Sound Teaching

This is the teaching site of the West Side church of Christ in Fort Worth, TX. Unless otherwise indicated, all materials were written and prepared by Stan Cox

Index by Subject

A Transformed Individual

“I beseech you therefore, brethren, by the mercies of God, that you present your bodies a living sacrifice, holy, acceptable to God, which is your reasonable service. And do not be conformed to this world, but be transformed by the renewing of your mind, that you may prove what is that good and acceptable and perfect will of God” (Romans 12:1-2)

The apostle’s exhortation impacts every aspect of our lives. We are to be transformed by our faith. As our mind’s are renewed through our acceptance of God’s perfect will, we become better citizens, parents, children, friends, husbands and wives. In the context of the chapter, there are several indications of the character of such a transformed life:

  • A transformed individual will not “think of himself more highly than he ought to think, but think soberly” (vs. 3). Pride is the predominant characteristic of the worldly. But, our Lord was humble, and Christ’s example is one that he will emulate (cf. Philippians 2:5-7).
  • A transformed individual will be a good teammate as he seeks to do God’s will in the church (vs. 4-8). Rather than a solitary approach to faith (as some prefer), he will work with other Christians, using the gifts and talents granted him by God.
    A transformed individual will express love to others with sincerity (vs. 9). His professions of affection will be genuine, not counterfeit. His praise will be heartfelt, not mere flattery. His expressions of concern will be for the souls of his brethren.
  • A transformed individual will cling to good, and hate evil (vs. 9). A faithful Christian has antipathy for the world and all that is in it (1 John 2:16). He prefers to practice righteousness, and follows James’ directive to “keep oneself unspotted from the world” (1:27). God’s grace teaches him to “live soberly, righteously and godly in the present age, looking for the blessed hope and glorious appearing of our great God and Savior Jesus Christ” (Titus 2:12).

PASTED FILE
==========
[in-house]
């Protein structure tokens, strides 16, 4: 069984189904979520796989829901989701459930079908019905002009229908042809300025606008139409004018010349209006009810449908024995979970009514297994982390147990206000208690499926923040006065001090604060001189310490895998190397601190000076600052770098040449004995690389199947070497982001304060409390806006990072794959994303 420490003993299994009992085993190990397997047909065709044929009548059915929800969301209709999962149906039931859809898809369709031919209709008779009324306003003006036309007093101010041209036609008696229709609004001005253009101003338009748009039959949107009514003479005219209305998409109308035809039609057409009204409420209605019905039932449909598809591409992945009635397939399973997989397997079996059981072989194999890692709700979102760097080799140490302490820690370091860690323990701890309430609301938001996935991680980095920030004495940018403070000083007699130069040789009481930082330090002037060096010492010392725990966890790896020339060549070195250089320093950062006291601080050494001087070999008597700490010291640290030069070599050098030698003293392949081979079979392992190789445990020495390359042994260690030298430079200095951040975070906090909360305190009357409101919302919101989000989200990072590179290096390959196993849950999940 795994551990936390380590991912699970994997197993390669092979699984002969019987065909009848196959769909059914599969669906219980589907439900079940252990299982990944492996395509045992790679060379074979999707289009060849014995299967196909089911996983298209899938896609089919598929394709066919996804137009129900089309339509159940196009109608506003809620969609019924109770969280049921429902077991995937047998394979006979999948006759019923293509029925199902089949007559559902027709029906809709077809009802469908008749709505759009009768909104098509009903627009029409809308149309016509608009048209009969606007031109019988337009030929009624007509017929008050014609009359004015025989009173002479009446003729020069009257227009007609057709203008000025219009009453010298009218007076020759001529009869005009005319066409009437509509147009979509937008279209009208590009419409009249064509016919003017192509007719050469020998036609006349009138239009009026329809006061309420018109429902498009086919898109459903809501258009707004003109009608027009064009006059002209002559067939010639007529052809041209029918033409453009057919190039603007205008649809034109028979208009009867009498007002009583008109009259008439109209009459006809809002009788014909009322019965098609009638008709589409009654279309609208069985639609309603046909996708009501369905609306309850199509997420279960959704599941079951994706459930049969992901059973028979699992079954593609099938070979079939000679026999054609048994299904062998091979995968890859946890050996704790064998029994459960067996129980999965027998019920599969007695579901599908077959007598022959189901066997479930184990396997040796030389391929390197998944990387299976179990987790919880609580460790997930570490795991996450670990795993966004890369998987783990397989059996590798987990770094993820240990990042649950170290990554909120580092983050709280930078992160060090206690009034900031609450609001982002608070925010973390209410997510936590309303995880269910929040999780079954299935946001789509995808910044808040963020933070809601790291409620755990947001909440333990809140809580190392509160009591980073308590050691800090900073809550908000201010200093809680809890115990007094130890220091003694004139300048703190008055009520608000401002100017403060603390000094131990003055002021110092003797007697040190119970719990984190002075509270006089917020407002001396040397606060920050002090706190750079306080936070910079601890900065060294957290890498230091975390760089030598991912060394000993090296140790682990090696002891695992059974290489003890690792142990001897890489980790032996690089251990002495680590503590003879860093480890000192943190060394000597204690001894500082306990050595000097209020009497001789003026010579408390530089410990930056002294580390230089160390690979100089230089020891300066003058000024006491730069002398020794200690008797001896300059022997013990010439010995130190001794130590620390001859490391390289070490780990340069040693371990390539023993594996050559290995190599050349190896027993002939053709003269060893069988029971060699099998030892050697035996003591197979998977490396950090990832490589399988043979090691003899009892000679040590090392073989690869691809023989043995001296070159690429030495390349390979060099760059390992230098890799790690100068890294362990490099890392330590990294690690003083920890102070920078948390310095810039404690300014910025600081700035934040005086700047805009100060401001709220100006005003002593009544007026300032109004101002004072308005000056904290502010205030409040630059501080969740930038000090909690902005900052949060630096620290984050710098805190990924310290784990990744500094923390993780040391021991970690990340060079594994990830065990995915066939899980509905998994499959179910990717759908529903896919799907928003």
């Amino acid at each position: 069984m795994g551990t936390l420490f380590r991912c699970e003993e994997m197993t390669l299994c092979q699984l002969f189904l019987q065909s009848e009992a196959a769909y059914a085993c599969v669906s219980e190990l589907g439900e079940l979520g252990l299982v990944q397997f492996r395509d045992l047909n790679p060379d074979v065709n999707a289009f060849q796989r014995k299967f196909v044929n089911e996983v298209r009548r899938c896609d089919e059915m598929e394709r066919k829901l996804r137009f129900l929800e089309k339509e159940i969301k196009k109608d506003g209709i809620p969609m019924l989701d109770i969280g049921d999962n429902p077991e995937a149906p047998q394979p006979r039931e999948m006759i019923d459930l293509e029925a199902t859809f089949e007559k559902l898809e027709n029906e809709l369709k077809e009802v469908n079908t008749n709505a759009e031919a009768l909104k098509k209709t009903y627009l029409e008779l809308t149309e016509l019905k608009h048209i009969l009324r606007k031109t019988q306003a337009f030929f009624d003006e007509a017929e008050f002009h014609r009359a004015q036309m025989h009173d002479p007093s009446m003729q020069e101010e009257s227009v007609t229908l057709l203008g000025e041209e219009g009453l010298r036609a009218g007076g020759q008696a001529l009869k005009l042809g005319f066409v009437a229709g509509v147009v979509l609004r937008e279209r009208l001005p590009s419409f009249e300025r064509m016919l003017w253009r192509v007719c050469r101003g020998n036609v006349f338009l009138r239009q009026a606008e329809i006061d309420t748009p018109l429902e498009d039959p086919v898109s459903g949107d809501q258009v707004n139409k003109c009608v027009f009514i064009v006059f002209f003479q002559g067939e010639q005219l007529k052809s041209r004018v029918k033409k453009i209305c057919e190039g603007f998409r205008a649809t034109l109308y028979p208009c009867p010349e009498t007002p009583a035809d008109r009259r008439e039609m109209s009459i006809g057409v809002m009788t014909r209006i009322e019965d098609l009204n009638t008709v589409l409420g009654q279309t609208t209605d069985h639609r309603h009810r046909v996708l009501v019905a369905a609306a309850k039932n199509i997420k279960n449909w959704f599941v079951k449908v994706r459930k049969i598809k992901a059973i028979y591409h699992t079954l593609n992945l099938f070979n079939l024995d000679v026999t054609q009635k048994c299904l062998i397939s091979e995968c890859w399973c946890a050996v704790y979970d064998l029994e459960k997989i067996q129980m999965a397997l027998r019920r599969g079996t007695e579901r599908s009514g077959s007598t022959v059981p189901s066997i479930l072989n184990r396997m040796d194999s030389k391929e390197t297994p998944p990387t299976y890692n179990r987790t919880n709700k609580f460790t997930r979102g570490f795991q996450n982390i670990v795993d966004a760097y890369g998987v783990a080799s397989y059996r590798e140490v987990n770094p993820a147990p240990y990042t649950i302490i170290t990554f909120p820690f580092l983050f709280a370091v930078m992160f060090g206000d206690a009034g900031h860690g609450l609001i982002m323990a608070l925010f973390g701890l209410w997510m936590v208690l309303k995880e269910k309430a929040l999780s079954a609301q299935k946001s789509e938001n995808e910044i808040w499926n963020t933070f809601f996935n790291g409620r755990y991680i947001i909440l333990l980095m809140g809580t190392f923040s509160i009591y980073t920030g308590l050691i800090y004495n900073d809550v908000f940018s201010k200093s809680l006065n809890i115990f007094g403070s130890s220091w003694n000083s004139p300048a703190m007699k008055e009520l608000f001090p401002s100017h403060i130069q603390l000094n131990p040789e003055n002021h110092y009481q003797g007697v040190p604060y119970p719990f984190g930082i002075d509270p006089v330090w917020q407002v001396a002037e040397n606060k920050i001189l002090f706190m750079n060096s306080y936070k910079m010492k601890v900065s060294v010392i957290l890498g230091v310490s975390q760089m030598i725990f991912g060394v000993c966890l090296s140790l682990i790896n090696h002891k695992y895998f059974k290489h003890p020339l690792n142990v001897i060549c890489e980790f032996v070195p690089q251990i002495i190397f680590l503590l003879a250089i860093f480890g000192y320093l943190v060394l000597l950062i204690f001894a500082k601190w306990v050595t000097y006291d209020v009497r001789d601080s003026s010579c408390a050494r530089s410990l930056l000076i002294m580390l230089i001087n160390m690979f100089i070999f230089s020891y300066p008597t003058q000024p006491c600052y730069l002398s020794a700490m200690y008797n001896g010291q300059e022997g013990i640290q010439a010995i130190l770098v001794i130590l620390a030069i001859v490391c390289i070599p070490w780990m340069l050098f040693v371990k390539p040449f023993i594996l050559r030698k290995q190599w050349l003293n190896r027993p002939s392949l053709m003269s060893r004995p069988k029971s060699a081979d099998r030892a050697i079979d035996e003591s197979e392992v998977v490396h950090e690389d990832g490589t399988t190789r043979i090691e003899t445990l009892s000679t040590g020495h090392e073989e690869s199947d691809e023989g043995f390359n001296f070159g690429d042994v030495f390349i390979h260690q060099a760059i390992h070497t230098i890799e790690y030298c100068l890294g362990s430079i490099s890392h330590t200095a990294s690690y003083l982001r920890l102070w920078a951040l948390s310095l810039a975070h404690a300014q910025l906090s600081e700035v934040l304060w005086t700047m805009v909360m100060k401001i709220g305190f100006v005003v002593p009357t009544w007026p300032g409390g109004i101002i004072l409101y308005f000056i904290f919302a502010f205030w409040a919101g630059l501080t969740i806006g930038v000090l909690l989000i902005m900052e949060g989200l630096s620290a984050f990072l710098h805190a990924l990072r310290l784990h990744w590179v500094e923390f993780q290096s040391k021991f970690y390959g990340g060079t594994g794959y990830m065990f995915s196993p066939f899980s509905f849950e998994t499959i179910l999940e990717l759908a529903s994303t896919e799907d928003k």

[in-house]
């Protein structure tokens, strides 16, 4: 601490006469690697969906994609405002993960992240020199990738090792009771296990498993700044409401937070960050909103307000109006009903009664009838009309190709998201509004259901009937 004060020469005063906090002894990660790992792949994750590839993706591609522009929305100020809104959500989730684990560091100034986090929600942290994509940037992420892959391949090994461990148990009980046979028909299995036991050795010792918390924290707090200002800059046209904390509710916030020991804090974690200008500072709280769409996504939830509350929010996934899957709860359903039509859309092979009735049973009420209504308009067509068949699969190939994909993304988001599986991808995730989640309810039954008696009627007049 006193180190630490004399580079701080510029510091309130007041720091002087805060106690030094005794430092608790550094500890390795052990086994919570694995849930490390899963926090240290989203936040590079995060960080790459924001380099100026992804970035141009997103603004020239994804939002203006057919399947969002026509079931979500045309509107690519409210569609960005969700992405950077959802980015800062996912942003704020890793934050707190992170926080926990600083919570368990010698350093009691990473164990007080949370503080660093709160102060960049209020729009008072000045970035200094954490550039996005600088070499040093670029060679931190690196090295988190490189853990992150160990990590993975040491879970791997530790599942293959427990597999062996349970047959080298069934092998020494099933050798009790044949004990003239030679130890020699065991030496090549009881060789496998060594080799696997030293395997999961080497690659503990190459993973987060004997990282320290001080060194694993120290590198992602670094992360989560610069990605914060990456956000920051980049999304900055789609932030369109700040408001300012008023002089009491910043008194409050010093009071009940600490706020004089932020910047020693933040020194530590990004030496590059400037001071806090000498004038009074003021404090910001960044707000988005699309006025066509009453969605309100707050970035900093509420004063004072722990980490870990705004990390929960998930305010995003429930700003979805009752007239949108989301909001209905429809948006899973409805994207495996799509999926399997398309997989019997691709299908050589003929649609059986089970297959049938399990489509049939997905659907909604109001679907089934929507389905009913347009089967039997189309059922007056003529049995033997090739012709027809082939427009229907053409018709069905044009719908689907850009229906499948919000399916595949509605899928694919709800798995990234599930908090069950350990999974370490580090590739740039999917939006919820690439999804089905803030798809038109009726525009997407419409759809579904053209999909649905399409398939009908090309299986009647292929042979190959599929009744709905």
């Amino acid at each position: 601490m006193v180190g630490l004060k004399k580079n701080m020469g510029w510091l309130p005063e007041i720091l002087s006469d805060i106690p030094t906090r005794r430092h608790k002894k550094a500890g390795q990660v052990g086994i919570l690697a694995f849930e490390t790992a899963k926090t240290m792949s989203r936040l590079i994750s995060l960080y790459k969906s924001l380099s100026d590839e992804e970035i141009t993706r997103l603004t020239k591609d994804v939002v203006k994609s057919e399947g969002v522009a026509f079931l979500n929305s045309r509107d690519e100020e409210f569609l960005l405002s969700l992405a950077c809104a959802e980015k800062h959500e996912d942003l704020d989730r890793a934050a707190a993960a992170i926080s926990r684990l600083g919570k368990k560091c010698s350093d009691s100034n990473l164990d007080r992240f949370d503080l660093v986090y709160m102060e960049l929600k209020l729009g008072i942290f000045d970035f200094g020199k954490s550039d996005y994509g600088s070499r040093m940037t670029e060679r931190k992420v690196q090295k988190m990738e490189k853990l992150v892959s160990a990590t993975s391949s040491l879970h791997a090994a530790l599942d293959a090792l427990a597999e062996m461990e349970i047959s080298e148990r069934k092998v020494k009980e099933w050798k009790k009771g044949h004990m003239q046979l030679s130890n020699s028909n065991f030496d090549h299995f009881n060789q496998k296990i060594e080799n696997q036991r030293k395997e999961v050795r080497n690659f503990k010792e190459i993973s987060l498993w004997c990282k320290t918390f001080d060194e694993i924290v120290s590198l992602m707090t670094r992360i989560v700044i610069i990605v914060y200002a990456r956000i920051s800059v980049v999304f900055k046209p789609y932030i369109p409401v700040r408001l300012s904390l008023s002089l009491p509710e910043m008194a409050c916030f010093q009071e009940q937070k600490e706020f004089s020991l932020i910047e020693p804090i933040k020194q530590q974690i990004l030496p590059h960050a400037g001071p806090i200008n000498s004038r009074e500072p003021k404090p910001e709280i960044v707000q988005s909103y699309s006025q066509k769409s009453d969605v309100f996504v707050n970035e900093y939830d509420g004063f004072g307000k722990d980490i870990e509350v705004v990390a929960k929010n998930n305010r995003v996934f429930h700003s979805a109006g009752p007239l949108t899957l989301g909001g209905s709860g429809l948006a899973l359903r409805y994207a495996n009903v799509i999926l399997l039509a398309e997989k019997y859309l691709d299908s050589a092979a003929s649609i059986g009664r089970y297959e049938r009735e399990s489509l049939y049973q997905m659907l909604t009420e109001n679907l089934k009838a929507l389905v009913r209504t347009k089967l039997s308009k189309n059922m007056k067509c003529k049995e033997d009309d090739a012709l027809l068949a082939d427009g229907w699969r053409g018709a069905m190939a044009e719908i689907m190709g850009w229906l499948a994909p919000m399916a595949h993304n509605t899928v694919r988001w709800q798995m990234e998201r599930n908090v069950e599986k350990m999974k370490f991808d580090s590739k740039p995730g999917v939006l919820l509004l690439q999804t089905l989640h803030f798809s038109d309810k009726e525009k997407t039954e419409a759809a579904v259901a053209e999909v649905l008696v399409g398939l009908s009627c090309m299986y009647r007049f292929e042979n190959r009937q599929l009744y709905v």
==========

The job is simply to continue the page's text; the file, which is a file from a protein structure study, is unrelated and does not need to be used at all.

• A transformed individual will give preference to others (vs. 10). This is a result of the directive of love, and is a characteristic of God, not of the world. God sent His Son because He concerned Himself with man’s redemption. Jesus came for the same reason. A faithful Christian is selfless rather than selfish.
  • A transformed individual is fervent and diligent in his service to the Lord (vs. 11). Apathy is never a problem, because he realizes the nature of God’s gift of grace. He, like Paul, says, “So, as much as is in me, I am ready…” (cf. Romans 1:15). He rejoices in the promise of the Lord, “Be faithful until death, and I will give you the crown of life” (Revelation 2:10). As such, he does not “grow weary in doing good” (cf. 2 Thessalonians 3:13).
  • A transformed individual rejoices in hope (vs. 12). He recognizes that what matters is the life to come, and is grateful for the promise, by Christ’s sacrifice, of access to “the everlasting kingdom of our Lord and Savior Jesus Christ” (cf. 2 Peter 1:11).
    A transformed individual patiently endures (vs. 12). Like Job, he is willing to take whatever life dishes out, knowing that this world is not his home. He is a stranger and a pilgrim on the earth (cf. Hebrews 11:13).
  • A transformed individual prays constantly (vs. 12). He craves that communion with his God, and prays “without ceasing” (1 Thessalonians 5:17).
  • A transformed individual is hospitable and benevolent (vs. 13). He is aware of the suffering that is present in the world, and loves his fellow man. Therefore, he is quick to offer what he has to others.
  • A transformed individual reacts righteously in the face of persecution (vs. 14). He is empathetic when others suffer, and enthusiastic when they are honored (vs. 15). He does not elevate his opinion, but seeks unanimity in thought. He prefers the company of the humble (vs. 16). He practices the golden rule, and his life is a life of goodness (vs. 17). He is a peacemaker, and resists the urge to react with vengeance toward others (vss. 18-20). He recognizes the simplest of truths, that good is stronger than evil. As such, he always does what is right, even when he himself has been mistreated (vs. 21).

The text shows that a steadfast child of God exhibits his faith in every part of his life. It permeates his thinking and morals. It is who he is, as a transformed (born again) Christian. We must resist the tendency to separate our faith from the remainder of our lives. We must be Christians, not just on Sunday, but every day!